Even though Curry had his best season in 2017, the five-year extension worth $47.25 million he signed in 2016 became untenable pretty quickly. Curry is still a good player but just wasn’t worth the $11 million cap hit that faced the Eagles in 2018, especially not after the team traded for Pro Bowler Michael Bennett.

"We want to thank Vinny Curry for his contributions to our organization over the last six seasons, including the important role he played in bringing our city its first Super Bowl championship," the Eagles wrote in a statement.

"It's difficult to part ways with a player like Vinny who has made an impact on the field, in the locker room and in the community. We wish Vinny and his family all the best moving forward."

Even before Bennett came into the picture, the Eagles had last year’s first-round pick, Derek Barnett, waiting for his opportunity to start. Either way, Curry has always seemed like the odd man out.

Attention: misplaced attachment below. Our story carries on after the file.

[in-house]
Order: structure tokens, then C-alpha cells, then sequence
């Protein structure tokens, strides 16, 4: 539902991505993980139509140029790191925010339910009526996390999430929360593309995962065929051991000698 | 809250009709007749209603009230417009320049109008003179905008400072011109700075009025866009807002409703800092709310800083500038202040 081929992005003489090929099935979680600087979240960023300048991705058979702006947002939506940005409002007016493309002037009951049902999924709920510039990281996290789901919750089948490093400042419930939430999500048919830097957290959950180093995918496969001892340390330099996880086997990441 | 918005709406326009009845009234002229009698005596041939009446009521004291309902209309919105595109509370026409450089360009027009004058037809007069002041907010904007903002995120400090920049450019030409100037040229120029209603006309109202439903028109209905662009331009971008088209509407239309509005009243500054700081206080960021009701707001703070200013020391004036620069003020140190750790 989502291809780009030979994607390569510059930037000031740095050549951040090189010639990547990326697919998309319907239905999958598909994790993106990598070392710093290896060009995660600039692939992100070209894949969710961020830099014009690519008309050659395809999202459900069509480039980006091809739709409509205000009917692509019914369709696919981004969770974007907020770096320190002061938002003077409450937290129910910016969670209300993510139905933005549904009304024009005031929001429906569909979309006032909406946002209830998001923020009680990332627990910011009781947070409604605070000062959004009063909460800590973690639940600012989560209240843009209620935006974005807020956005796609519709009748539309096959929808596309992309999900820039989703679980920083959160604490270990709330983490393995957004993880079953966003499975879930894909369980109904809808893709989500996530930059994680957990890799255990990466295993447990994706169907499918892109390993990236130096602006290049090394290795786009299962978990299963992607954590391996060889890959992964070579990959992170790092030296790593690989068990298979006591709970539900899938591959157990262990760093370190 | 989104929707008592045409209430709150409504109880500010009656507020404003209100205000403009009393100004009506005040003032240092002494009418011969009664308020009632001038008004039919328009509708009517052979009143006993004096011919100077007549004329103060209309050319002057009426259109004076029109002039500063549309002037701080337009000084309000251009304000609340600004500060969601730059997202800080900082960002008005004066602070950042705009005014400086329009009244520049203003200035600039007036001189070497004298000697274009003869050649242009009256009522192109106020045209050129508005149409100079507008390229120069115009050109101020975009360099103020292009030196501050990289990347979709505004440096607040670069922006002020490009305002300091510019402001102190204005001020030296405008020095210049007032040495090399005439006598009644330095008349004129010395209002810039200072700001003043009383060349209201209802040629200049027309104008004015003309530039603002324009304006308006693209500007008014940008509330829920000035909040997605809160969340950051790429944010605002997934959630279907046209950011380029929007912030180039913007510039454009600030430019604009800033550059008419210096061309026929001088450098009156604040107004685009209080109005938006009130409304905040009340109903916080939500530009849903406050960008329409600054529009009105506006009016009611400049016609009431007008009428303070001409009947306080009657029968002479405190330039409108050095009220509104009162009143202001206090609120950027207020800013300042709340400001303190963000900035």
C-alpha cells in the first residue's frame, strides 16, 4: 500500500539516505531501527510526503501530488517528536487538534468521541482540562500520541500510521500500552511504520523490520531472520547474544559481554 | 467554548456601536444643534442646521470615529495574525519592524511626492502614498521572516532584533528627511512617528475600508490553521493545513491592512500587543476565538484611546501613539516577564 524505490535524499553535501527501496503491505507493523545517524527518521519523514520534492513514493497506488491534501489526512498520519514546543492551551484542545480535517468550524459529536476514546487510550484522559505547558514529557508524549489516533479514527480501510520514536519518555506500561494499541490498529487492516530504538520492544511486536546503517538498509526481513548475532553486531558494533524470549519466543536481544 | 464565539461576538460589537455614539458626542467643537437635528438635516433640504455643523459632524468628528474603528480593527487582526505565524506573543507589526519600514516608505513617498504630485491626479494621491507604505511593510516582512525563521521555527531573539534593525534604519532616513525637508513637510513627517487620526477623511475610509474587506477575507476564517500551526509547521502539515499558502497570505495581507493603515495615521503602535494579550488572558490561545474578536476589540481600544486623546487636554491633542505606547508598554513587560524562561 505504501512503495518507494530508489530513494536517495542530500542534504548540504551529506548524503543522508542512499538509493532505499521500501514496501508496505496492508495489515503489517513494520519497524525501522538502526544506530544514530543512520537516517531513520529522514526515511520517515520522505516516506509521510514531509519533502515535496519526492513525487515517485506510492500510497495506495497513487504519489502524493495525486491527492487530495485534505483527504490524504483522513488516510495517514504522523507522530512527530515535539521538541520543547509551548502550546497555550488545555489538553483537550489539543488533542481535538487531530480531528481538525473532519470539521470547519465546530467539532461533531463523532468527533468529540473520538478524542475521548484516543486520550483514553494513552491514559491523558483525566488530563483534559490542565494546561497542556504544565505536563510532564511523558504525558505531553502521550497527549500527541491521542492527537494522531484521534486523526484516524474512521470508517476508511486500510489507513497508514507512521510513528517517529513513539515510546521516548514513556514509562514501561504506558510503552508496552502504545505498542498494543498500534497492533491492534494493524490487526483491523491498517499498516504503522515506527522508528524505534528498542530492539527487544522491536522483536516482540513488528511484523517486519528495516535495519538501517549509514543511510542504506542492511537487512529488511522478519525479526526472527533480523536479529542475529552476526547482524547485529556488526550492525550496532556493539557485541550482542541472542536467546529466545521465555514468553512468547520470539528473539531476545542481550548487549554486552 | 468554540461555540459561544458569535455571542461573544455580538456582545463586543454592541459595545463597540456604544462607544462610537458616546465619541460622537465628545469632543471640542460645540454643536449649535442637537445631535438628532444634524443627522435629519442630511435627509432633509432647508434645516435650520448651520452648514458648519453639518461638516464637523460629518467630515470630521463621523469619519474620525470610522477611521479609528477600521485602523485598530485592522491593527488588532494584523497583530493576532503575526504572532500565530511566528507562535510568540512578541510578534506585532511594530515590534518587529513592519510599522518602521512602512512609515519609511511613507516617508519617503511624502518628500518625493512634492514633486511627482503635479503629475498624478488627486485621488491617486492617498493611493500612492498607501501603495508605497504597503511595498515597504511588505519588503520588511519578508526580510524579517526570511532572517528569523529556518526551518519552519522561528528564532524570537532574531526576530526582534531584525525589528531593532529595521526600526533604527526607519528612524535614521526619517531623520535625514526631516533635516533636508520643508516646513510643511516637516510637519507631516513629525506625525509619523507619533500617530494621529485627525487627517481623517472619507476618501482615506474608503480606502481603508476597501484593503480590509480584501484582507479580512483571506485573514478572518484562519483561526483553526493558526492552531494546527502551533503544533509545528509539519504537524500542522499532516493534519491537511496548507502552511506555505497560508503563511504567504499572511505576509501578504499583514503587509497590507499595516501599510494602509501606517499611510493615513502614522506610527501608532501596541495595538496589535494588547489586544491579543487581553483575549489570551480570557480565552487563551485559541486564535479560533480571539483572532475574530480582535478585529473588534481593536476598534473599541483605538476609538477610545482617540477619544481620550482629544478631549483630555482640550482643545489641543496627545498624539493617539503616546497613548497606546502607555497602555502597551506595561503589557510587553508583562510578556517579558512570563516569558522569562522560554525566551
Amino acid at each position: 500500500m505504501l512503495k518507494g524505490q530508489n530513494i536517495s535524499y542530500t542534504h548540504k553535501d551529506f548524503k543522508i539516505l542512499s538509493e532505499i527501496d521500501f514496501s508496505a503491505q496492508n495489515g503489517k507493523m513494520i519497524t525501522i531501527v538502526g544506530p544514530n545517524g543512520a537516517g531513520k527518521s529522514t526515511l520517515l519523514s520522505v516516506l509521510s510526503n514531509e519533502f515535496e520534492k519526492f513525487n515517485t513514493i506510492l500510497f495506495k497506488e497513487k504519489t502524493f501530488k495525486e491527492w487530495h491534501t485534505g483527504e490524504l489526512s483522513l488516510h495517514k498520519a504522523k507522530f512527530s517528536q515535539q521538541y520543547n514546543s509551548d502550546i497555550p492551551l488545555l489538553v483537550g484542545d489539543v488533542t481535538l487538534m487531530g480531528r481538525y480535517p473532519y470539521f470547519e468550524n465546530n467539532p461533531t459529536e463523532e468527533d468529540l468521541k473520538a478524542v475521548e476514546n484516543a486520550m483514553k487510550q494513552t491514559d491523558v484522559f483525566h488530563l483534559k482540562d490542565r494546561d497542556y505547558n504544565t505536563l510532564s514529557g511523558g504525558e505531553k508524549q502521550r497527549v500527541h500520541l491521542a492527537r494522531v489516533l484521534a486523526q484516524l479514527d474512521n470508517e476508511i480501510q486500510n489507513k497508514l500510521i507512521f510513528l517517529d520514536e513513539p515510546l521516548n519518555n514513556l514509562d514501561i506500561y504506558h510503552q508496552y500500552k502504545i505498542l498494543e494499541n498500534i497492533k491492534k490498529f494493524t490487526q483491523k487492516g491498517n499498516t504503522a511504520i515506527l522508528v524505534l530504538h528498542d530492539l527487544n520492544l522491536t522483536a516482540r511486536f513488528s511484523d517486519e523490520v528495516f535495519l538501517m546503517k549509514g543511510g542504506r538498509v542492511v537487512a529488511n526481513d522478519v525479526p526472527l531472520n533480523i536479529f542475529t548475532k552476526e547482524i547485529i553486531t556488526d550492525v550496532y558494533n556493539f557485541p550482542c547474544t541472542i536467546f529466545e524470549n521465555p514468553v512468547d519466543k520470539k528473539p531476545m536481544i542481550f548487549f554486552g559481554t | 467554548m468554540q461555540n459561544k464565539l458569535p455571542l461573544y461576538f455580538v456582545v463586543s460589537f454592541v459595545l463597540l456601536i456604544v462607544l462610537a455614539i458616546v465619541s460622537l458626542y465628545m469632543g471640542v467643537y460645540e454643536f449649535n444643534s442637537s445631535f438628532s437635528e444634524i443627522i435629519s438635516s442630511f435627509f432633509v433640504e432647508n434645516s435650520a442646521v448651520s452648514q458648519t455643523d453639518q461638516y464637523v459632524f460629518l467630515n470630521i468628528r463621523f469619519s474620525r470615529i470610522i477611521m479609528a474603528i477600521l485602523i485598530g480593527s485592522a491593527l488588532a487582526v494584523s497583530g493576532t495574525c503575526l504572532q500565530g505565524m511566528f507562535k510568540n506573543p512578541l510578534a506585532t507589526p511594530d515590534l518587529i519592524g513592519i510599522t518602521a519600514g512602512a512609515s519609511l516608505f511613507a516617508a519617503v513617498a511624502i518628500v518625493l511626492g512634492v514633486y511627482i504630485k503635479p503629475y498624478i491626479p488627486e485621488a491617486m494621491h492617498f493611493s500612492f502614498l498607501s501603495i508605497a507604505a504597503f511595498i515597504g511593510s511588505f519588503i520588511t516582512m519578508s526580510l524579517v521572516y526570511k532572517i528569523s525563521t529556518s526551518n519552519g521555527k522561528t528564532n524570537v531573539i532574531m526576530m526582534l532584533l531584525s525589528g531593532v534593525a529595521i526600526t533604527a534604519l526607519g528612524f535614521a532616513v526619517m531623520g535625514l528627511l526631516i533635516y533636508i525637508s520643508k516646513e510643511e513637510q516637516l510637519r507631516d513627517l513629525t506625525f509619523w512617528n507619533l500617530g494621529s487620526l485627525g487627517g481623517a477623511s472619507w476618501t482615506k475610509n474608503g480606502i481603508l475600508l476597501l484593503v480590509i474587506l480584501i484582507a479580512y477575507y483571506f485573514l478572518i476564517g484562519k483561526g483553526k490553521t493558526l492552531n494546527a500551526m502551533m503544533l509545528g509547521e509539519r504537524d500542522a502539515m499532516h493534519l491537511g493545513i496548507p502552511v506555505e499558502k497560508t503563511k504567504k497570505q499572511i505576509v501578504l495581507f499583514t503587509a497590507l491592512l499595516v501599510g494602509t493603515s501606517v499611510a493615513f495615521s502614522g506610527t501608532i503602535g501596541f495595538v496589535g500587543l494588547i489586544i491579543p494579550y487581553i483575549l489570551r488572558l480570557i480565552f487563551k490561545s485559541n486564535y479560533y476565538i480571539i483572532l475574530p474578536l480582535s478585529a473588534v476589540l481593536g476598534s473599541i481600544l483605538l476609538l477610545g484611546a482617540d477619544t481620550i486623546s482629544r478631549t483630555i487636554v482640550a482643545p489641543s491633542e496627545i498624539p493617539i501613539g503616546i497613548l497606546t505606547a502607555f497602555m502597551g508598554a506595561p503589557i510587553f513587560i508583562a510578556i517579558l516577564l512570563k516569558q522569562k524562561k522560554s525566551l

Cutting Curry will save the Eagles $5 million in salary cap space, with $6 million in dead money — the final three years of prorated signing bonus money.

Earlier in the week, the Eagles unsurprisingly asked Curry to restructure his contract, so a move was somewhat expected. The Eagles very likely tried to trade Curry first.  

Curry, 29, finally got a chance to be a starter in 2017 and started all 16 games. In a reversal from his earlier years with the Eagles, Curry became a first- and second-down player this past season and showed an impressive ability to run-stuff. He used to be a pass-rusher who would take the field on third downs.

When Curry signed his big extension, it was a projection of what the Eagles hoped he could become. In 2014, he had nine sacks in a limited role, but he hasn’t had more than 3½ in any of the three seasons since.

The Eagles used a second-round pick on Curry when he came out of Marshall in 2012. In his six seasons with the Eagles, he had 22 sacks and five forced fumbles.